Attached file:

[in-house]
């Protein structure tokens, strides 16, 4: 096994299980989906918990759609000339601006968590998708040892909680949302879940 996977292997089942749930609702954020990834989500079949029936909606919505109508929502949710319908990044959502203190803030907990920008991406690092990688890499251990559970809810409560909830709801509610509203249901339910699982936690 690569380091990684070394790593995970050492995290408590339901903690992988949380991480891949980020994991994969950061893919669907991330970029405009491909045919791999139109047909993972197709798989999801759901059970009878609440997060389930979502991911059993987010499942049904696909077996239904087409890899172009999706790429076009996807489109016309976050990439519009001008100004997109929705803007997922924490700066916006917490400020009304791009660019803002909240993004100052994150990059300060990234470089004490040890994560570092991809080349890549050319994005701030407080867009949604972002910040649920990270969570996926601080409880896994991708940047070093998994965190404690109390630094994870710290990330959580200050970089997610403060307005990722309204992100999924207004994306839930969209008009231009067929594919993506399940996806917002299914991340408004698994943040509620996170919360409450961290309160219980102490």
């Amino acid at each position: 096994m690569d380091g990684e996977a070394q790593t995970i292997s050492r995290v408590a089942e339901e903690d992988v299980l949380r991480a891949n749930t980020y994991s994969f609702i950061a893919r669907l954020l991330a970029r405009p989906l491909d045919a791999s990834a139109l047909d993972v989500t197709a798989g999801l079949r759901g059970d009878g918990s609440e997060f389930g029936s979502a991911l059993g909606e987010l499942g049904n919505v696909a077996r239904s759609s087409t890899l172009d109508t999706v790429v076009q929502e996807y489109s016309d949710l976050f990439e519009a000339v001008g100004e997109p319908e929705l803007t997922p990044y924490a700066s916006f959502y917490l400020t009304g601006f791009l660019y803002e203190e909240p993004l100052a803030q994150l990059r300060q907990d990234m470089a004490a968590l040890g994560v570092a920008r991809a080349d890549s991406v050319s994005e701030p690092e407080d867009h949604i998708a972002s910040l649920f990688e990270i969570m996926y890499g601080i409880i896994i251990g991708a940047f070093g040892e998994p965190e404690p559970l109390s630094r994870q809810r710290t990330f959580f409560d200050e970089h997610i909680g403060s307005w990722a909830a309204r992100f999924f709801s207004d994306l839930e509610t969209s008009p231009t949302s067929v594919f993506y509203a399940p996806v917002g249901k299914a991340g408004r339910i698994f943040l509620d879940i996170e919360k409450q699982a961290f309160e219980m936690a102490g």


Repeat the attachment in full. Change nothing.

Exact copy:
[in-house]
């Protein structure tokens, strides 16, 4: 096994299980989906918990759609000339601006968590998708040892909680949302879940 996977292997089942749930609702954020990834989500079949029936909606919505109508929502949710319908990044959502203190803030907990920008991406690092990688890499251990559970809810409560909830709801509610509203249901339910699982936690 690569380091990684070394790593995970050492995290408590339901903690992988949380991480891949980020994991994969950061893919669907991330970029405009491909045919791999139109047909993972197709798989999801759901059970009878609440997060389930979502991911059993987010499942049904696909077996239904087409890899172009999706790429076009996807489109016309976050990439519009001008100004997109929705803007997922924490700066916006917490400020009304791009660019803002909240993004100052994150990059300060990234470089004490040890994560570092991809080349890549050319994005701030407080867009949604972002910040649920990270969570996926601080409880896994991708940047070093998994965190404690109390630094994870710290990330959580200050970089997610403060307005990722309204992100999924207004994306839930969209008009231009067929594919993506399940996806917002299914991340408004698994943040509620996170919360409450961290309160219980102490």
């Amino acid at each position: 096994m690569d380091g990684e996977a070394q790593t995970i292997s050492r995290v408590a089942e339901e903690d992988v299980l949380r991480a891949n749930t980020y994991s994969f609702i950061a893919r669907l954020l991330a970029r405009p989906l491909d045919a791999s990834a139109l047909d993972v989500t197709a798989g999801l079949r759901g059970d009878g918990s609440e997060f389930g029936s979502a991911l059993g909606e987010l499942g049904n919505v696909a077996r239904s759609s087409t890899l172009d109508t999706v790429v076009q929502e996807y489109s016309d949710l976050f990439e519009a000339v001008g100004e997109p319908e929705l803007t997922p990044y924490a700066s916006f959502y917490l400020t009304g601006f791009l660019y803002e203190e909240p993004l100052a803030q994150l990059r300060q907990d990234m470089a004490a968590l040890g994560v570092a920008r991809a080349d890549s991406v050319s994005e701030p690092e407080d867009h949604i998708a972002s910040l649920f990688e990270i969570m996926y890499g601080i409880i896994i251990g991708a940047f070093g040892e998994p965190e404690p559970l109390s630094r994870q809810r710290t990330f959580f409560d200050e970089h997610i909680g403060s307005w990722a909830a309204r992100f999924f709801s207004d994306l839930e509610t969209s008009p231009t949302s067929v594919f993506y509203a399940p996806v917002g249901k299914a991340g408004r339910i698994f943040l509620d879940i996170e919360k409450q699982a961290f309160e219980m936690a102490g």